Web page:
Inward US Bound FDI

There’s been a drastic fall-off in inbound FDI.


Figure 1: Inward US bound FDI, in millions $ (blue), 2017$ (red). NBER defined recession dates shaded gray. Trump administration denoted by orange shading. Deflation using CPI-U. Source: OECD, NBER, and author’s calculations.

The decline in inbound FDI is remarkable given the buoyant stock markets around the world, and fast GDP growth globally.

31 thoughts on “Inward US Bound FDI

  1. Moses Herzog

    @ Menzie
    It’s so funny that you put that up on the FDI, because I swear to God, that was one of the questions I was going to ask in the prior Japanese column post, what is the best source/link for “business fixed investment” (strictly for America)??—->> to track that number and “keep an eye on it”??? I know foreign direct investment is a different category, but they are kinda similar yeah?? I guess I can “google” the former question. Uncle Moses is so lazy though…….

  2. Barkley Rosser

    And it seems to have fallen even further in 2018, It is curious that this is going on, given that money is clearly flowing into the US in various ways as evidenced by the rising US dollar.

      1. pgl

        OK but I presented net FDI yesterday – same story.

        Steve – note this started when PeakTrader flat out lied about FDI rising and Barkley corrected him. To which PeakTrader launched one of his patented insult parades.

        Context Steve. Context!

        1. Steven Kopits

          Pgl –

          The presumption is that we’re witnessing classic crowding out, with government borrowing crowding out FDI and other private fixed investment (or at least reducing its growth rate), with the germane effect more on US real estate, I would think, than on inbound FDI.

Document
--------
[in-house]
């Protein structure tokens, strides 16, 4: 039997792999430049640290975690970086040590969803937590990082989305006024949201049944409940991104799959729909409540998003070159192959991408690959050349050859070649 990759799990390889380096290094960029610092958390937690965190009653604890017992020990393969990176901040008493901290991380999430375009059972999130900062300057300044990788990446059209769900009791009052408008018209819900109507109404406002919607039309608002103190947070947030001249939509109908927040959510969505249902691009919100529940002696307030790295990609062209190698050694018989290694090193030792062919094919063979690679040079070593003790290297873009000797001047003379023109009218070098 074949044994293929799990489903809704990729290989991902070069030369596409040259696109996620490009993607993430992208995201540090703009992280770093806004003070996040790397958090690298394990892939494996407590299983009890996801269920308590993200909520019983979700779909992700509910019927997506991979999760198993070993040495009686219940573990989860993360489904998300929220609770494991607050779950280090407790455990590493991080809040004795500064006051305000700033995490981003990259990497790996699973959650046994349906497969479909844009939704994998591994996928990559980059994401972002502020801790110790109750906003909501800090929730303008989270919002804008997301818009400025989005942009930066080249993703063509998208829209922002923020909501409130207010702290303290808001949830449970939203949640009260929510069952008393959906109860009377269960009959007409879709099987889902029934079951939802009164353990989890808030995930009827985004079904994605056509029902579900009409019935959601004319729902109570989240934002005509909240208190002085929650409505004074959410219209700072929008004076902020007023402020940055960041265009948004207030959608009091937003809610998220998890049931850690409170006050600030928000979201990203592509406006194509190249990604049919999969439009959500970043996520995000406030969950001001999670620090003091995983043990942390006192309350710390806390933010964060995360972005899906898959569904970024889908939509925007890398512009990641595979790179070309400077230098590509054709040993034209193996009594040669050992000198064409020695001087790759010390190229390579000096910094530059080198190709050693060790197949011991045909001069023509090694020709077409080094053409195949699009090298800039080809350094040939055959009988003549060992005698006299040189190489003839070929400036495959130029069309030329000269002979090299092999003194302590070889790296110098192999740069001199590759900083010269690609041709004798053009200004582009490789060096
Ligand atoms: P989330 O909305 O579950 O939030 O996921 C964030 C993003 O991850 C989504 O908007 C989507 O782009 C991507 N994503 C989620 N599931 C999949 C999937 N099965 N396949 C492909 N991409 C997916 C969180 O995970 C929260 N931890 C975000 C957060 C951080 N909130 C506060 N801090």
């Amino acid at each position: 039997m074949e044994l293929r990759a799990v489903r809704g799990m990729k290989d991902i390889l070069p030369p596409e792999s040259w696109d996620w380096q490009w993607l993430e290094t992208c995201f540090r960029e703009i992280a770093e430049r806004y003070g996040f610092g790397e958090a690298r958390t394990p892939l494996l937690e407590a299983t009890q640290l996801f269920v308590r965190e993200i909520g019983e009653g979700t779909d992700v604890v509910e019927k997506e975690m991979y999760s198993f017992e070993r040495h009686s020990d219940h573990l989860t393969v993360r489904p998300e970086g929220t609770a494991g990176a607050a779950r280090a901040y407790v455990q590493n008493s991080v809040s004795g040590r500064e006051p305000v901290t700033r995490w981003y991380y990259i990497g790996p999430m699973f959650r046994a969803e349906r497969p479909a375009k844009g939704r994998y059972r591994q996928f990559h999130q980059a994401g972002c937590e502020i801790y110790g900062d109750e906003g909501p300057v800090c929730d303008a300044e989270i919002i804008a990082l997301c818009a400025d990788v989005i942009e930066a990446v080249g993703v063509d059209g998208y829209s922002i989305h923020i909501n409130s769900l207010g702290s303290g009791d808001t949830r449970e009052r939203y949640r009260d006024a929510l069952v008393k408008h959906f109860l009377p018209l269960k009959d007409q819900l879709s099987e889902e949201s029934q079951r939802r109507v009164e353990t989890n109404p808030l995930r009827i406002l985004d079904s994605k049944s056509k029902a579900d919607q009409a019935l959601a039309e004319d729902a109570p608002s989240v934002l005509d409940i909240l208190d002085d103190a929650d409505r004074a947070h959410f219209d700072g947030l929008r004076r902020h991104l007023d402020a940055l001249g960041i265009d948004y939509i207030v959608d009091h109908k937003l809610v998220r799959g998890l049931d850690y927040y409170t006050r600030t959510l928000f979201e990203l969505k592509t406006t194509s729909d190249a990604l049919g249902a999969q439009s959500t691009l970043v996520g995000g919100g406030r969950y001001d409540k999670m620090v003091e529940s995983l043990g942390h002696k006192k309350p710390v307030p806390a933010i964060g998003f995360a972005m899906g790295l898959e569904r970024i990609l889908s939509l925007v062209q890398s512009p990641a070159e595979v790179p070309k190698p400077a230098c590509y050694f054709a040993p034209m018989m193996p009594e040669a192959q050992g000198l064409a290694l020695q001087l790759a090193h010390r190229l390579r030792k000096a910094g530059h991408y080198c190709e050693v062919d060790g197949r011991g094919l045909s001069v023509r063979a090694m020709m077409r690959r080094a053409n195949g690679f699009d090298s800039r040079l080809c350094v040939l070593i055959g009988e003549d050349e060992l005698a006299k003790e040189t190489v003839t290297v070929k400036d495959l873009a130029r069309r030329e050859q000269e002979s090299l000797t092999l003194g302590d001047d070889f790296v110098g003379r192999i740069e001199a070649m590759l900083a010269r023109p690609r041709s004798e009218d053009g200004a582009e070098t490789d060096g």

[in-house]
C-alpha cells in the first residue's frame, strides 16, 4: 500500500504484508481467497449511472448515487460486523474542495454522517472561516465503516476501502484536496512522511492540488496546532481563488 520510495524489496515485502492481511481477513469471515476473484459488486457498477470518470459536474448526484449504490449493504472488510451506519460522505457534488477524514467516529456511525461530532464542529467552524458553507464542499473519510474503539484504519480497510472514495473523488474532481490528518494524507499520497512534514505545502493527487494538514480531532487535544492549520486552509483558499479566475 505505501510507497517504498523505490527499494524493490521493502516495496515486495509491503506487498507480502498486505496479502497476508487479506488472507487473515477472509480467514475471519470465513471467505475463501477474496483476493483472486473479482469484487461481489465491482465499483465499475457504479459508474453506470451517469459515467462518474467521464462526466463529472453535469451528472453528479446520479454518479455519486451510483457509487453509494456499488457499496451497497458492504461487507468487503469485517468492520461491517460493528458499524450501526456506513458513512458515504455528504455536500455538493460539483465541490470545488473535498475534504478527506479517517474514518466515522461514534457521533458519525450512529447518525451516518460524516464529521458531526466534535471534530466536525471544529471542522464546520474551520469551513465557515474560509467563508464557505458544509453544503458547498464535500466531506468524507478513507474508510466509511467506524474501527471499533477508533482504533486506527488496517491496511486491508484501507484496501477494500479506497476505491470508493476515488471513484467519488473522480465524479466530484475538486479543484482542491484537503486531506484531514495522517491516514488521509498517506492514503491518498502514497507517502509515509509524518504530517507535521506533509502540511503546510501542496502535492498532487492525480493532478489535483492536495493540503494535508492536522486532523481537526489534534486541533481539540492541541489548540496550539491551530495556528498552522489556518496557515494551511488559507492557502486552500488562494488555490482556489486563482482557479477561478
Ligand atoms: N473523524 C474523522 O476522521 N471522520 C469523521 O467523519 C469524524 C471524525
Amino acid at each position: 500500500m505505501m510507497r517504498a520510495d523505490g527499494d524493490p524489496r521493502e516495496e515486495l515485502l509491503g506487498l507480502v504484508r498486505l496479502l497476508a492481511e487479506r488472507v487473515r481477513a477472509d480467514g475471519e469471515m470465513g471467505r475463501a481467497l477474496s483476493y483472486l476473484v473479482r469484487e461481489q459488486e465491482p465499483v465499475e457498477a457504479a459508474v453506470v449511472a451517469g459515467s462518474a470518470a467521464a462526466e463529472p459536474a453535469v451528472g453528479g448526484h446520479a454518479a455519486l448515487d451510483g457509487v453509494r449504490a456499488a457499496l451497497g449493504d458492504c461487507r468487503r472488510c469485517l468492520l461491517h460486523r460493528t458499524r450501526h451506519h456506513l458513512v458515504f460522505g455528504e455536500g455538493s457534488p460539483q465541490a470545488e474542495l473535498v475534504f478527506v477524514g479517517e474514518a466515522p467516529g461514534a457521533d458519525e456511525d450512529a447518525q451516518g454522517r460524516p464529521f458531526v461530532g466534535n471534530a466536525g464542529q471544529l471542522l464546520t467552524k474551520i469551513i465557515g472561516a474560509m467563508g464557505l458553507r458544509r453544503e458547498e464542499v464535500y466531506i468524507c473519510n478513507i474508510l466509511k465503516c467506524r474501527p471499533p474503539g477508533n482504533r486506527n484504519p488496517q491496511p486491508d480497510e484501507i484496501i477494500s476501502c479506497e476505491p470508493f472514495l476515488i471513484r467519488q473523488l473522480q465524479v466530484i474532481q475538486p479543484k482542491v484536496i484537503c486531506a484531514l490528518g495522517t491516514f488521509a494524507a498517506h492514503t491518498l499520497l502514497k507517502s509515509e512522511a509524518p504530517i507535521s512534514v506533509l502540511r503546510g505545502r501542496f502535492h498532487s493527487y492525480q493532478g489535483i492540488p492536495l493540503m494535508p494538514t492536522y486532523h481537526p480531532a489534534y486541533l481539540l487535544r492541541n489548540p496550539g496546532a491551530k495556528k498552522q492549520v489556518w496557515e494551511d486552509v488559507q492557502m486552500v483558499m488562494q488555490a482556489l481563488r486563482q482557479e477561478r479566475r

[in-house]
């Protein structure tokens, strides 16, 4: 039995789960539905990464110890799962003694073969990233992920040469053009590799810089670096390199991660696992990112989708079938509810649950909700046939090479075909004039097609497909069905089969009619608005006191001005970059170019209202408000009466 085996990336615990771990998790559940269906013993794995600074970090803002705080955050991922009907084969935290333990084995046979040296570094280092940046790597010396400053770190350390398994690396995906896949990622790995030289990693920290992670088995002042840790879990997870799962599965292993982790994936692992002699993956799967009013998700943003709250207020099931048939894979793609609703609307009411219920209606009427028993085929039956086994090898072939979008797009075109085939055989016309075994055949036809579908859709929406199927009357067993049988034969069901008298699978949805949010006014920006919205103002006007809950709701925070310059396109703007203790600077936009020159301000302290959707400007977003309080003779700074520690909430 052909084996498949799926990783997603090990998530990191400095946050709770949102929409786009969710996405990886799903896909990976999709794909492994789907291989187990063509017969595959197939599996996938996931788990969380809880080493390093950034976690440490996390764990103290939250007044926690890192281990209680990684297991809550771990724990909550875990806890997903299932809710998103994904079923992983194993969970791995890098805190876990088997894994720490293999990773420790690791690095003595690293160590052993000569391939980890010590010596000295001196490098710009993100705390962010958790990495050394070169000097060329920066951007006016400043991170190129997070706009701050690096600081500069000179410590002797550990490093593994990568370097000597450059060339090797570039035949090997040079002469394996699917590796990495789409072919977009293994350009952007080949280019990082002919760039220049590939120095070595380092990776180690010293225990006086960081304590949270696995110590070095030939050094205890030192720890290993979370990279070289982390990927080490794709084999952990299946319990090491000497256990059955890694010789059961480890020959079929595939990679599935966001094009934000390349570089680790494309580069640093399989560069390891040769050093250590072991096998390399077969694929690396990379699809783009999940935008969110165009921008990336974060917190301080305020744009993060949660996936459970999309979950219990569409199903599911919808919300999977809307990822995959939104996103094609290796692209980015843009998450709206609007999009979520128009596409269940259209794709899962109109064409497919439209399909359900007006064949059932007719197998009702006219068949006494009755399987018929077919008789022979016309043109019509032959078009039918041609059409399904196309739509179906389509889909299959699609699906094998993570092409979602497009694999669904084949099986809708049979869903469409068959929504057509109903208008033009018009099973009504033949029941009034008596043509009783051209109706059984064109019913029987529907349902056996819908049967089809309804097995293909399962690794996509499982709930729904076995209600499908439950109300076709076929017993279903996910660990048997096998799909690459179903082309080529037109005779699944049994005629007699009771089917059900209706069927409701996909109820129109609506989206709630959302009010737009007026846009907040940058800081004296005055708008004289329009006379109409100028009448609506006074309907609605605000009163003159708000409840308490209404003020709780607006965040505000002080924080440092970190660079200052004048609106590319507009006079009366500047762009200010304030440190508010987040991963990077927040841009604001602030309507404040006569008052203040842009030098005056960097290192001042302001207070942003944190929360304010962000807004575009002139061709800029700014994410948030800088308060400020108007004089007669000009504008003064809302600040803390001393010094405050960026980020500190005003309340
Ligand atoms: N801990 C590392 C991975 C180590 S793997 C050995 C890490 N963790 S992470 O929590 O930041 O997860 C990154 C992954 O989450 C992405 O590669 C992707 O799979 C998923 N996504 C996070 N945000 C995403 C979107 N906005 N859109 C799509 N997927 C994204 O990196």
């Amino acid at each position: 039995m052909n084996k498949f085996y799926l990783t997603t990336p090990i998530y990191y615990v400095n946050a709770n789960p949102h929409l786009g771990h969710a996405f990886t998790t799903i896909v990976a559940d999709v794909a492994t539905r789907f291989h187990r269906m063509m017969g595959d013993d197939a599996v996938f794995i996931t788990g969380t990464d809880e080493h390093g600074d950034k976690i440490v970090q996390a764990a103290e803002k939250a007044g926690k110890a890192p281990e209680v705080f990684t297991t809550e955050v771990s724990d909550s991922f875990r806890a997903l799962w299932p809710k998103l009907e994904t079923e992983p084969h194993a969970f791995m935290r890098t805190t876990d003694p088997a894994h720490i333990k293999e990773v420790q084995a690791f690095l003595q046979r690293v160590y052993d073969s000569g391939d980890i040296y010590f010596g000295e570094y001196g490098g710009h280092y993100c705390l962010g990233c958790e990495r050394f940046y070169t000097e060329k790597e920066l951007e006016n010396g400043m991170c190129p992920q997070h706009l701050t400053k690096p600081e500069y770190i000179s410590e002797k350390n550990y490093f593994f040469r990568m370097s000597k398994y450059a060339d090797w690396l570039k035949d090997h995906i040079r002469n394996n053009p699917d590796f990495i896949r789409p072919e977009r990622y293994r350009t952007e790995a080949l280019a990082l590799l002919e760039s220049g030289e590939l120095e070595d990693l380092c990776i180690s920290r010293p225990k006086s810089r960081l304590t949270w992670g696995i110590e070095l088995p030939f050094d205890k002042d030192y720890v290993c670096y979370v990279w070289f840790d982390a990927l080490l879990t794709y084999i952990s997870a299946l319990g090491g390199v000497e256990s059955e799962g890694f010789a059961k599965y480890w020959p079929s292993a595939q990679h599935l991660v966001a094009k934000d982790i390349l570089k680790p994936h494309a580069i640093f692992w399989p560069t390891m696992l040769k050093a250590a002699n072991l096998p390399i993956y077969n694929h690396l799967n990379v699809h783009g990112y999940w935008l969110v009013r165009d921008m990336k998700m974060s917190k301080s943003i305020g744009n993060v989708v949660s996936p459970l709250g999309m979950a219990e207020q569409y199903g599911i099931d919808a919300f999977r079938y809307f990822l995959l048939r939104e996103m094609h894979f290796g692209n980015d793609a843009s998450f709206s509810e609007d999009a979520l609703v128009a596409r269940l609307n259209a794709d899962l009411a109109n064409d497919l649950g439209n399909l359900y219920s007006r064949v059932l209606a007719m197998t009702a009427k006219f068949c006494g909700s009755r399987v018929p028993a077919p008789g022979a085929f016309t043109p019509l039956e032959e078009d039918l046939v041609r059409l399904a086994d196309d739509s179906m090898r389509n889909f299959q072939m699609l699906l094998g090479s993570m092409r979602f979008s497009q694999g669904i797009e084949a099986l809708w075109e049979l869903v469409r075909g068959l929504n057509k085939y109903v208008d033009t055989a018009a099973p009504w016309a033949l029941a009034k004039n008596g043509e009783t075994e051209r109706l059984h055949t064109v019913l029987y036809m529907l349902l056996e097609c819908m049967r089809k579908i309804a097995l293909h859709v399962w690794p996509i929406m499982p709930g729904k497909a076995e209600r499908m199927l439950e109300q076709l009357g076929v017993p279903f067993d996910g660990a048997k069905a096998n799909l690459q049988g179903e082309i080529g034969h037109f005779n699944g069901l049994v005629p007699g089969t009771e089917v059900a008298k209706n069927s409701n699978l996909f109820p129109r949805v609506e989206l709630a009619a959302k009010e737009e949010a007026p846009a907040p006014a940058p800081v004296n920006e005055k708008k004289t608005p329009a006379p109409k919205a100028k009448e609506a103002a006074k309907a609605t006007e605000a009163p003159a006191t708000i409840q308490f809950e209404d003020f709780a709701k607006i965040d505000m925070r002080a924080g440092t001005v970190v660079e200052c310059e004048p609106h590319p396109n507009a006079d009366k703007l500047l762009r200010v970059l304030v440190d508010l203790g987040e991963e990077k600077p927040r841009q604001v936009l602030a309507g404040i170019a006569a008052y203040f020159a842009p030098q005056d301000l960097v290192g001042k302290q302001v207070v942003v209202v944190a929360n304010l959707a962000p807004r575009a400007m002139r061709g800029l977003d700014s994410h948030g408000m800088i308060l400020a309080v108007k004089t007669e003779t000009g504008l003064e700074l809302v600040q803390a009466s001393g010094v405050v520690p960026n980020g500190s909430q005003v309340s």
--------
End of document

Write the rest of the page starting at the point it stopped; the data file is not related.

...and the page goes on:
So we would expect to see increased foreign purchases of US government securities, increased net import trade receivables, increased outbound FDI, and decreased inbound FDI.

          1. pgl

            Theory – great. But this is about actual data. Barkley and Menzie have been presenting the data whereas PeakDishonesty continues to lie about basic facts.

        2. PeakTrader

          Pgl, why don’t you quote or cite what I actually said.

          Rather than try to fool people with your fake news.

  3. Moses Herzog

    Off-topic I have Tim Wu’s book “The Attention Merchants”, which I am ashamed to say I have only read maybe 15 pages of. This interview had only been posted up recently, and Wu’s writing is quite good and he seems like a good person, so I thought I would share the video, and encourage people to read his writings/books NYT editorials, etc. And maybe if you’re not as supremely lazy as I am, not only could you say he’s a good writer, but you could tell people you had finished reading one or all of his books.
    https://www.youtube.com/watch?v=4pyGODQL1Uk

    1. Menzie Chinn Post author

      bob flood: when I was on staff at CEA we were tasked to assess Fdi inflows we found two determinants key: stock markets and dollar value. Former has gone up while dollar relatively constant. Hence on per GDP basis would’ve expected further elevated inflows…not large decrease in 2017

  4. Bruce Hall

    If I were to look at that graph without a title, I’d ask why 2015-16 were so unusual, not why 2017 seemed normal.

    I noted that the FTSE 500 seemed depressed in 2015-16 and then recovered in 2017. https://money.cnn.com/data/world_markets/ftse100/. Likewise, the DAX: https://money.cnn.com/data/world_markets/dax/ Likewise, the NIKKEI 225. https://money.cnn.com/data/world_markets/nikkei225/. So, is the assertion that the rise of the world stock markets equates with the rise of FDI in the U.S. correct… or is the opposite true?

      1. Bruce Hall

        pgl,

        Part of the explanation Menzie provided was “stock markets” and indicated they have gone up which should be a predictor of FDI going up. However, the three links I provided to overseas markets showed an inverse relationship to FDI during the 2015-16 period. The same appears to be true using the S&P500 index: https://money.cnn.com/data/markets/sandp/